Regardless of their origin, ORFans may be of two types [4]. Some ORFans may correspond to proteins with unique functions not currently observed in other families. Alternatively, ORFans may correspond to rapidly evolving and highly divergent members of known protein families, but with functions similar to proteins already known. Notice that our ORFan definition does not depend on database annotations beyond the mere ORF identification or on assumptions about the origin of ORFans. We use a merely operational definition: an ORFan is simply an ORF with no detectable sequence similarity to other ORFs in the database considered. This definition allows us to objectively identify and quantify ORFans, a required first step towards attempting to understand their functions and origins.

Recently, there has been a renewed interest in viral genomics [19], in part because of the realization of the major role that viruses, and in particular phages, have played in evolution. So far, the complete genome sequences of more than a thousand viruses, including hundreds of phages, have been deposited in the public database. Recent studies of phage genomes have revealed that horizontal transfer (HT) has played a major role in viral genome evolution [20,21]. Phages exchange genes with other phages mostly when they are inside the same host cell and with prophages residing in the host genome [22,23]. Phages can also exchange genes with their hosts, by integrating them as prophages or by exchanging individual genes with their hosts via recombination [24-26]. In particular, recent sequencing and comparative analyses of cyanophages and cyanobacteria has revealed some cases of HTs from hosts to phages [27-29].

Here we extend our ORFan studies to the viral world by addressing the following questions: 1) what is the percentage of ORFans in viruses and phages, how does it compare to the percentage of ORFans in bacteria, and how is this percentage related to the current phage sampling and to phage diversity? 2) Do viral ORFans show particular characteristics regarding length and GC content, as bacterial ORFans do? 3) How scarce is the current viral sampling, and are current observations likely to hold after many more genomes are sequenced? 4) What role do phage ORFans play in horizontal transfer from and to bacterial hosts?

Results and discussion

The viral sequence data used in this work was obtained by downloading all 1,456 virus genomes available at Refseq [30] on September 2005. These genomes encode a total of 43,566 ORFs. We refer to this set of ORFs as our "All-Virus-DB". Out of the 1,456 virus genomes, 280 are phages, encoding a total of 18,368 ORFs. We refer to this set of phage ORFs as our "Phage-DB".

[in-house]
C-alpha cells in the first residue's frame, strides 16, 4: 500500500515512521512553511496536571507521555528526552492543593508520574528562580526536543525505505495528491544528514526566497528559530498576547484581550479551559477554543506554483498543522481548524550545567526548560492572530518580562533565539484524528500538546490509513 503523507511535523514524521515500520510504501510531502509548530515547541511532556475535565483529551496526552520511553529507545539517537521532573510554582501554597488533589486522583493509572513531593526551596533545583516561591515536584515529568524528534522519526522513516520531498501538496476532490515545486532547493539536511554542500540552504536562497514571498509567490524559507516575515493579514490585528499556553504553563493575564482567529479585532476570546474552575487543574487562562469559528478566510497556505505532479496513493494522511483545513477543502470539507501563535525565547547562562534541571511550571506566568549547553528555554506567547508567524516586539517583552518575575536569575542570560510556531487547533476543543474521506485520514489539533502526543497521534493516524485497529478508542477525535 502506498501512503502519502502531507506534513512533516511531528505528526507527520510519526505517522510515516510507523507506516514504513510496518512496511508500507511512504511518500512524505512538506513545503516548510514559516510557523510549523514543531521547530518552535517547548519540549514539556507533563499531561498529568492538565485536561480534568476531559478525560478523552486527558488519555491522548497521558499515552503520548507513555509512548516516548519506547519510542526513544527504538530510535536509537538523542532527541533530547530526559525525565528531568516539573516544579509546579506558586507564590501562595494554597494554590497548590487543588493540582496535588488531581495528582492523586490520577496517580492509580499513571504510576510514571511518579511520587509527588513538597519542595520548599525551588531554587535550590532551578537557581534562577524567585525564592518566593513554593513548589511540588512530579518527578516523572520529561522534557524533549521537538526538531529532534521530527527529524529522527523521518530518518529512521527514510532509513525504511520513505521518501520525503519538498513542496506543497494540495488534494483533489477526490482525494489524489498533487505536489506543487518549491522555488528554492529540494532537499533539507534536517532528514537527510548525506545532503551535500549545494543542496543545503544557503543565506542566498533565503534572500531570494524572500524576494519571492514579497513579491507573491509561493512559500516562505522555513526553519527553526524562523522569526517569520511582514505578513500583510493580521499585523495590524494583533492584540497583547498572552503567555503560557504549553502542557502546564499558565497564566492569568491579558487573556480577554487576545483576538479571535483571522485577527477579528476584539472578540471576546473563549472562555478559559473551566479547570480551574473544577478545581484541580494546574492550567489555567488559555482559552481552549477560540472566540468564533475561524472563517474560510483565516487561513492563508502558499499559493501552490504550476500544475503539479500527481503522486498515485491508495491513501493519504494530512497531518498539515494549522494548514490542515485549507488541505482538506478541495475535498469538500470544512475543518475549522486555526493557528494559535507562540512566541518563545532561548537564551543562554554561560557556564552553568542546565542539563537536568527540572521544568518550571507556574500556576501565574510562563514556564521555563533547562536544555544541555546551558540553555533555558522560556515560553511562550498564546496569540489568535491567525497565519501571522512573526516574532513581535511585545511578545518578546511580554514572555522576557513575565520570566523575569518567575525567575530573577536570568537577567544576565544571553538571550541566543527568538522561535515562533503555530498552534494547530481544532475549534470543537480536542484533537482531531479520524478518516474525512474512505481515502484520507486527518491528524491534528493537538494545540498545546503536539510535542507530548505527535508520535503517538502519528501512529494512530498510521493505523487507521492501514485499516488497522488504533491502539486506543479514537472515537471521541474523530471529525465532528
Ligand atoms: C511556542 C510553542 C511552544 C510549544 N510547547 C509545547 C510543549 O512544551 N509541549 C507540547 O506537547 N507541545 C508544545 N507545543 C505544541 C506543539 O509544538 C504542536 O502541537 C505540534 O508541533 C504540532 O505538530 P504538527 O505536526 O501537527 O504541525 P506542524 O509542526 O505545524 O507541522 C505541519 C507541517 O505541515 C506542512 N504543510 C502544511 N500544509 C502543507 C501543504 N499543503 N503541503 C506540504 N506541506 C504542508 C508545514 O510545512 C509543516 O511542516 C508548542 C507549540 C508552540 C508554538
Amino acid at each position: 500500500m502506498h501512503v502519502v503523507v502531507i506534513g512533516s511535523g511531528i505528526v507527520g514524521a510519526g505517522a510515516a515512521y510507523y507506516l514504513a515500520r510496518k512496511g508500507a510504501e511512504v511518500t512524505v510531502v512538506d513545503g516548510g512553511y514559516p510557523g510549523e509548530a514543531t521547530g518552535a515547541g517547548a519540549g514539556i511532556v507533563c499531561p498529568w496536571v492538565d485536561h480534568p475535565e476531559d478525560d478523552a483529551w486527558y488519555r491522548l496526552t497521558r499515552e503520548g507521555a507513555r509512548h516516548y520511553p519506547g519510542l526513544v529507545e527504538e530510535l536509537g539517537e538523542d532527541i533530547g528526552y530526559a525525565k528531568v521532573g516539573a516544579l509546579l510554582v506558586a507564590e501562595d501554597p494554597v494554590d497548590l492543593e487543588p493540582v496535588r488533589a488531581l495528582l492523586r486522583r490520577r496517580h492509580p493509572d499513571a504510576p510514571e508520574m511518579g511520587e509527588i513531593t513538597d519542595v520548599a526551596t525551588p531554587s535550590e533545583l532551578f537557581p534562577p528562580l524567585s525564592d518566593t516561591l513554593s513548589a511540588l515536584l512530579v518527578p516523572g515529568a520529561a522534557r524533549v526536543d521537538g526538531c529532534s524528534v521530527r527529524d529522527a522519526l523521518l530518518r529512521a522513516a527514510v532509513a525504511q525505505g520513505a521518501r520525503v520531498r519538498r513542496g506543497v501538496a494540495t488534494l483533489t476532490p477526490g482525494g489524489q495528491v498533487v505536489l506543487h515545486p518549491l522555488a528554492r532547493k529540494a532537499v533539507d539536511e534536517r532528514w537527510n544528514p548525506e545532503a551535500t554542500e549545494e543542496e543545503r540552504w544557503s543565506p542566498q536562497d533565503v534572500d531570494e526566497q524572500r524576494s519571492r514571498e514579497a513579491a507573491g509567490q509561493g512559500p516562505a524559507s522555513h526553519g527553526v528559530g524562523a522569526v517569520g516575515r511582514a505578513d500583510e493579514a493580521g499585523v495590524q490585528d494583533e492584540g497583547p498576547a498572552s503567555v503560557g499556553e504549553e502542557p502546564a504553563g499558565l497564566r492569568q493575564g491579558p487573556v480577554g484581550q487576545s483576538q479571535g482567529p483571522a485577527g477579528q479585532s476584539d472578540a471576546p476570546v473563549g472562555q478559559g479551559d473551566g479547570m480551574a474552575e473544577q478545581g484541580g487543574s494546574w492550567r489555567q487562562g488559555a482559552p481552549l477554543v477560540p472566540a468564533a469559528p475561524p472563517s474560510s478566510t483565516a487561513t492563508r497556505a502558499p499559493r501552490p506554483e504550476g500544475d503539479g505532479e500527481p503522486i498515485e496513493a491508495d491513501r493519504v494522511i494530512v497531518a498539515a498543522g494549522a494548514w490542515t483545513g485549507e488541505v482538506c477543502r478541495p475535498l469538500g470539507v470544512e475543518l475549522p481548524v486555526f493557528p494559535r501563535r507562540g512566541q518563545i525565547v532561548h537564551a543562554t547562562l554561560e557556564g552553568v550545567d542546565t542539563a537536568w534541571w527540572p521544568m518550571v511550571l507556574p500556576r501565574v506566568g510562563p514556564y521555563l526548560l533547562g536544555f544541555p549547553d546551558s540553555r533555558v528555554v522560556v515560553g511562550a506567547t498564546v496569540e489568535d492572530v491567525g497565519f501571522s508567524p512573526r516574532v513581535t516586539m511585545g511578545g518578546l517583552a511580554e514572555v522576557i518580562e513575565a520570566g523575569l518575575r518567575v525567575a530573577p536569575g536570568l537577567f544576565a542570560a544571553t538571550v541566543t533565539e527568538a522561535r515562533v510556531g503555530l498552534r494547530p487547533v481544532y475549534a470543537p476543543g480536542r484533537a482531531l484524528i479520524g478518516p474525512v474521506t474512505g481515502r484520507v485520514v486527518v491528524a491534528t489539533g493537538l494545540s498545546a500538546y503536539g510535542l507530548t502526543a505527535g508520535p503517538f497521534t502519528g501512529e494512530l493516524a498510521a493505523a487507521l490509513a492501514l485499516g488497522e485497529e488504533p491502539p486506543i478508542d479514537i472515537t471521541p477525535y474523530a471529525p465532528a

ORFans collection

A viral ORF is defined to be a viral ORFan if a BLASTP search against our All-Virus-DB finds no significant hits outside its residing genome (see Material and Methods). 13,078 (30.0%) viral ORFs were thus identified as viral ORFans, a figure similar to that previously reported [31]. Notice that the percentage of viral ORFans is much larger than that of bacterial ORFans (9.1% in [6]). This confirms previous observations suggesting that the diversity among viruses is expected to be significantly larger than that among bacteria [31,32].

It is important to point out that our identification of ORFans is highly dependant on the quality of gene identification programs used to generate the list of ORFs in the database, especially the shorter ones. ORFs may be under-predicted (false negatives in gene prediction, and thus should be present in the database), or over-predicted (false positives in gene prediction, and thus should not be present in the database). It is beyond the scope of this paper to attempt to improve the ORF identification programs or to estimate the ratio of under- versus over- predicted ORFs in vira. Nevertheless, to partially overcome the problem of over-prediction of short ORFs that may not correspond to real genes, we have repeated all computations considering only ORFs longer than 300 bp (see Dataset Controls in Methods below). Previous works have shown that it is more unlikely for a longer ORF to be a false positive [3,33]. We believe that using this length threshold, we have significantly reduced the number of possible short false positives without removing a significant number of true-positive short ORFs.